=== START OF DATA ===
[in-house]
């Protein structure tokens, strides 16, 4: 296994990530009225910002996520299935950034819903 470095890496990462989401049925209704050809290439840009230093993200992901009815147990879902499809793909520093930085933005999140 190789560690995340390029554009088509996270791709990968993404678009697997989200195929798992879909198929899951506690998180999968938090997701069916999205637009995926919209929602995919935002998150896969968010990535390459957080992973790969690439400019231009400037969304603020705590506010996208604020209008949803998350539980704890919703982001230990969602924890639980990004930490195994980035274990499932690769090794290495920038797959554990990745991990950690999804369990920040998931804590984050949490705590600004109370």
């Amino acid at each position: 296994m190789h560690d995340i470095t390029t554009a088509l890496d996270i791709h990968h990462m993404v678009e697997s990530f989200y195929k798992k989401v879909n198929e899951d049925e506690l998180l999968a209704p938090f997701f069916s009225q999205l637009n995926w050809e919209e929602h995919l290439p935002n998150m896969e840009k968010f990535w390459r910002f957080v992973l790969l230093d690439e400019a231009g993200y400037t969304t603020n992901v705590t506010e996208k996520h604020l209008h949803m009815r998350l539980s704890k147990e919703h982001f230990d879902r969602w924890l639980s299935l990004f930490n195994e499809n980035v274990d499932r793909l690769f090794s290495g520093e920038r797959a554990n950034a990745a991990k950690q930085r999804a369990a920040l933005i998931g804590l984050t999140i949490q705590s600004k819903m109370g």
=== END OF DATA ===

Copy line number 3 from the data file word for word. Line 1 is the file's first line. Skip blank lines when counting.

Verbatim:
């Amino acid at each position: 296994m190789h560690d995340i470095t390029t554009a088509l890496d996270i791709h990968h990462m993404v678009e697997s990530f989200y195929k798992k989401v879909n198929e899951d049925e506690l998180l999968a209704p938090f997701f069916s009225q999205l637009n995926w050809e919209e929602h995919l290439p935002n998150m896969e840009k968010f990535w390459r910002f957080v992973l790969l230093d690439e400019a231009g993200y400037t969304t603020n992901v705590t506010e996208k996520h604020l209008h949803m009815r998350l539980s704890k147990e919703h982001f230990d879902r969602w924890l639980s299935l990004f930490n195994e499809n980035v274990d499932r793909l690769f090794s290495g520093e920038r797959a554990n950034a990745a991990k950690q930085r999804a369990a920040l933005i998931g804590l984050t999140i949490q705590s600004k819903m109370g």